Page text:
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exactEarth MH370

exactAIS tracking as the Ocean Shield searches the area for another signal potentially from Flight MH370.

The signals detected 1,645km northwest of Perth are the strongest indication yet that the plane crashed and is now lying at the bottom of the ocean in the area where the search is now focused. Still, Houston warned he could not yet conclude that searchers had pinpointed Flight MH370’s crash site.

Finding the black boxes quickly is a matter of urgency because their locator beacons have a battery life of only about a month, and Tuesday marked exactly one month since the plane vanished on March 8.

If the beacons blink off before the black boxes’ location can be determined, finding them in such deep water (about 4,500 metres) would be an immensely difficult, if not impossible, task.

To assist the Ocean Shield, the Australian Navy began using parachutes on Wednesday to drop a series of buoys in a pattern near where the signals were last heard. Each buoy will dangle an underwater listening device called a hydrophone about 300 metres below the surface. The hope is the buoys will help better pinpoint the location of the signals.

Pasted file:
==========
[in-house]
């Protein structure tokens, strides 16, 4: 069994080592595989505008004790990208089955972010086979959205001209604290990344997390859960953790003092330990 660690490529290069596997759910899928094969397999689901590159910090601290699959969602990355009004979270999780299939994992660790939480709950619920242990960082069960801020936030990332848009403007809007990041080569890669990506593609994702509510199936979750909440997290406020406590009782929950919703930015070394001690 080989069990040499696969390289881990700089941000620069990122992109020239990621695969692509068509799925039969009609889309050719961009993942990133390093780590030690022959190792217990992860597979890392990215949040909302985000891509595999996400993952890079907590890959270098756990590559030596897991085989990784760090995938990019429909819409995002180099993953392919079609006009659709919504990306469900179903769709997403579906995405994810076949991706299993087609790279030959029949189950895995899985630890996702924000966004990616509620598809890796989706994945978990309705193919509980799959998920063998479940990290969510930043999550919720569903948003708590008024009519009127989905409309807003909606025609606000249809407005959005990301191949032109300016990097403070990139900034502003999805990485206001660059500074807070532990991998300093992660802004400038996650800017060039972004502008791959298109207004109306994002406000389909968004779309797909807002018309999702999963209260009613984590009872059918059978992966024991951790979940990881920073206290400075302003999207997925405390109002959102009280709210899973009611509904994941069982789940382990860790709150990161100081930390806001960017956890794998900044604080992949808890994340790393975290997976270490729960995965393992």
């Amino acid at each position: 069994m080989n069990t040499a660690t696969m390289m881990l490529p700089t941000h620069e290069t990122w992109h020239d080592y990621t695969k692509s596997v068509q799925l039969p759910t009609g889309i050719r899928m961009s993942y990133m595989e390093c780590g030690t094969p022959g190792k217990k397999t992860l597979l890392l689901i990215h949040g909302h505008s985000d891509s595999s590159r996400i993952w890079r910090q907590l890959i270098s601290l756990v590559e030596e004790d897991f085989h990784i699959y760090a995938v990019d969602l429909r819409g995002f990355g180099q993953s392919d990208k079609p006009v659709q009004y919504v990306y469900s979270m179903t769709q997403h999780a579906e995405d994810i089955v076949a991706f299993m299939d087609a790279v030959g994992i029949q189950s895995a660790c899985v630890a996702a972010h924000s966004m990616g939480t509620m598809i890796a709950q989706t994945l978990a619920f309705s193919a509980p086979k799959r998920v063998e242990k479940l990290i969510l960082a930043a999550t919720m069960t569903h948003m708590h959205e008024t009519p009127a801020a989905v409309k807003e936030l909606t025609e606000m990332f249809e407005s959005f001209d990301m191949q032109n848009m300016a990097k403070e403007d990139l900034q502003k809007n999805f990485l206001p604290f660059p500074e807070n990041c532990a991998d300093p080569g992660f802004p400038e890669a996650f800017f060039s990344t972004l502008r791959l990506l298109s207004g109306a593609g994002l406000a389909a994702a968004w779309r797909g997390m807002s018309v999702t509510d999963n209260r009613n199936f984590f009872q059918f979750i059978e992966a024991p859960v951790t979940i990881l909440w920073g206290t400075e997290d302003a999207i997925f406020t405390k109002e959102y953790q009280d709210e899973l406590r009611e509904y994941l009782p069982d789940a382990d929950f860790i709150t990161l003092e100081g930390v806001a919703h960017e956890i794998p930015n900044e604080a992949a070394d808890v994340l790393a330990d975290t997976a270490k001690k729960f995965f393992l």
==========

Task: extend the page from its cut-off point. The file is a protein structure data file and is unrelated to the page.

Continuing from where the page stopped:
Picking up the sound again is crucial to narrowing the search area so a small, unmanned submarine can be deployed to create a sonar map of a potential debris field on the seafloor.

U.S, Navy Capt. Mark Matthews said the detections indicate the device emitting the pings is somewhere within about a 20km radius. Still, he said, that equates to a 1,300 square kilometre chunk of the ocean floor.

The search for debris on the ocean surface picked up intensity on Wednesday, with 15 planes and 14 ships scouring a 75,400 square kilometre area that extends from 2,250km northwest of Perth.